Focusing on the knowledge of migrants makes it possible to examine migrants’ agency in new ways, and it invites us to consider how a focus on migration can change our understanding of knowledge. A related subject is knowledge about migrants and migration, whether in government and politics, scholarly research, or the attitudes and experiences of ordinary people.
The importance of this topic has led to the creation of a blog and a network of scholars called Migrant Knowledge. Occasionally History of Knowledge will collaborate with the new blog by offering relevant cross-postings.
Related Articles on History of Knowledge
- Marginalized Migrant Knowledge: The Reception of German-Speaking Refugee Historians in West Germany after 1945 by Anna Corsten
- Knowledge in Transit: Global Encounters and Transformation in Magnus Hirschfeld’s Travelogue by Razak Khan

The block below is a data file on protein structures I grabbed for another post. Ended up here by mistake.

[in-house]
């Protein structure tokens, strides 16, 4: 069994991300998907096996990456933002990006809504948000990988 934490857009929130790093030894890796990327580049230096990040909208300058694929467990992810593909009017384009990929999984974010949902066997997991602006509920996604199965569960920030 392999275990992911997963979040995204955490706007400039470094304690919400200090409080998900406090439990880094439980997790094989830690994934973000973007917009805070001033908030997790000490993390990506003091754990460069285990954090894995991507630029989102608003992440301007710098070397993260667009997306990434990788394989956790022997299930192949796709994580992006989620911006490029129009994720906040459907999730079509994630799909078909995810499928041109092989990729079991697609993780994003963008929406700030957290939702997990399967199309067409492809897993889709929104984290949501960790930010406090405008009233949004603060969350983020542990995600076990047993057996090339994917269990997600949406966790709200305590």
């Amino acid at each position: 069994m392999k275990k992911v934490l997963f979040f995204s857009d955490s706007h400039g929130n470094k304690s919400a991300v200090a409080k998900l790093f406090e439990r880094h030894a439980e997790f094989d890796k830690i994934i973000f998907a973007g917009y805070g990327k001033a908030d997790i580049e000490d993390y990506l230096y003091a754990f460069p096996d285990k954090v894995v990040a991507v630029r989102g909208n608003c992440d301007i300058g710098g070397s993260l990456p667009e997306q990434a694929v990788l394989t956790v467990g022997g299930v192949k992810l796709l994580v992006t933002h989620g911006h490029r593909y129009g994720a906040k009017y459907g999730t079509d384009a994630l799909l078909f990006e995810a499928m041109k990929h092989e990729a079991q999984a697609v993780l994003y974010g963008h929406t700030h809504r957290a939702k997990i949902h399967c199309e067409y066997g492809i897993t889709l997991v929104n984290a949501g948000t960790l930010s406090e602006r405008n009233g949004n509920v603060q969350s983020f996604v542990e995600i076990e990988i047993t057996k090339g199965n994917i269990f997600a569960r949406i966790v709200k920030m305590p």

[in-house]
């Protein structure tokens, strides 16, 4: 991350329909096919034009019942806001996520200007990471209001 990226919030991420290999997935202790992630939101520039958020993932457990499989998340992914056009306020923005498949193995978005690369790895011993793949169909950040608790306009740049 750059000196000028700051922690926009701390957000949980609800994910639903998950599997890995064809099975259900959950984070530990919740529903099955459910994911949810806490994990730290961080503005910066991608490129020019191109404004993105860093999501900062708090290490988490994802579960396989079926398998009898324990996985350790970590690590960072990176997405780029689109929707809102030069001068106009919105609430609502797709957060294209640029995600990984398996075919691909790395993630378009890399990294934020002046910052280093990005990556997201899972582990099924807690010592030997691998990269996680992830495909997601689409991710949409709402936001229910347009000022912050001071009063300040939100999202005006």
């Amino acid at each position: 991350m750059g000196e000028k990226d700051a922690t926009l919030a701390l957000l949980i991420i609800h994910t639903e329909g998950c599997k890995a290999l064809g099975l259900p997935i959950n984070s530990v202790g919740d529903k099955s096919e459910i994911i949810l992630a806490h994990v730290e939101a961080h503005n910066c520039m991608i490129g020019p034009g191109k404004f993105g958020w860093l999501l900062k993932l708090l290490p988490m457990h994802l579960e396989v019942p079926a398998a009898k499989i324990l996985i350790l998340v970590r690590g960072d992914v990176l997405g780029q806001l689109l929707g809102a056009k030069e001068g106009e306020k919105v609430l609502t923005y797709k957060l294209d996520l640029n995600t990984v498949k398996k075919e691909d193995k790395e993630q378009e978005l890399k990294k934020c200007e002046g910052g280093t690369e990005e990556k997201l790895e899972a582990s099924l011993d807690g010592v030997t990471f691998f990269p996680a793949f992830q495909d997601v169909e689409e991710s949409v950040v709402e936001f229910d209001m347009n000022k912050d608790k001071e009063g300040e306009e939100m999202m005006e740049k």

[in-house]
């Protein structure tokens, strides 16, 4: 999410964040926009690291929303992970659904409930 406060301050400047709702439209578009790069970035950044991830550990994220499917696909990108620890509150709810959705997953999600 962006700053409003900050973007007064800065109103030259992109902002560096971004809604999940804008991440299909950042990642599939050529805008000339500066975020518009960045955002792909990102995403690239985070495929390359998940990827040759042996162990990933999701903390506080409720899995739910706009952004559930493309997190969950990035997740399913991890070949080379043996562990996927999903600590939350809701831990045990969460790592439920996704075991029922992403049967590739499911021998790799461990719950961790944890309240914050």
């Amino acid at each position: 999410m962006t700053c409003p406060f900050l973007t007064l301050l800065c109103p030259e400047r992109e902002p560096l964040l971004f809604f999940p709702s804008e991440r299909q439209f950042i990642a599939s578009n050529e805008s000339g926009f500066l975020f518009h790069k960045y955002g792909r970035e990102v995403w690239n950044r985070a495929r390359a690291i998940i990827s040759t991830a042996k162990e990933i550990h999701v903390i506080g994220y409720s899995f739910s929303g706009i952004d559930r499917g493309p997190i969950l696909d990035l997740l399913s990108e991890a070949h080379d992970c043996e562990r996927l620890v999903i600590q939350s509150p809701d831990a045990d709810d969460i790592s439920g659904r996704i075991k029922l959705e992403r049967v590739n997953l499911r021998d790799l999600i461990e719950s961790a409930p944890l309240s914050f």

- Practical Knowledge and Inner-German Migration by Jeannette van Laak
- Mediators of Knowledge: WPA Folklorists and 1930s Migrant Culture by Risto Lenz
- Report: Kinship, Knowledge, and Migration by Lisa Gerlach
- Insights into Loss from the History of Knowledge by H. Glenn Penny
- Migration Statistics and the Making of an International Point of View in the Interwar Period by Yann Stricker
- The Granddaughter’s Dissertation: Some Thoughts on Knowledge about Migration in 1960s Switzerland by Kijan Espahangizi
- Some Useful Categories of Knowledge for Understanding Migration by Allison Schmidt